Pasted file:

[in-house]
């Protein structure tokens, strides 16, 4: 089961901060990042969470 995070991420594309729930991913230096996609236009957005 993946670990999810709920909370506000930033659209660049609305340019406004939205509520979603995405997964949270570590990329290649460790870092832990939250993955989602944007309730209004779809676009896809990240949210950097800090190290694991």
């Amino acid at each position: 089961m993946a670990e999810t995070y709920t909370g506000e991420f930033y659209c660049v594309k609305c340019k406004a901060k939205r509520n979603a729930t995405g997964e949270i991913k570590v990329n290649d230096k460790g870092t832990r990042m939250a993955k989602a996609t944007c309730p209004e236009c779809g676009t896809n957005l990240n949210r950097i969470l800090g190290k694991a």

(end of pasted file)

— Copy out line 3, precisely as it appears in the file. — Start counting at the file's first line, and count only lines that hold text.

């Amino acid at each position: 089961m993946a670990e999810t995070y709920t909370g506000e991420f930033y659209c660049v594309k609305c340019k406004a901060k939205r509520n979603a729930t995405g997964e949270i991913k570590v990329n290649d230096k460790g870092t832990r990042m939250a993955k989602a996609t944007c309730p209004e236009c779809g676009t896809n957005l990240n949210r950097i969470l800090g190290k694991a």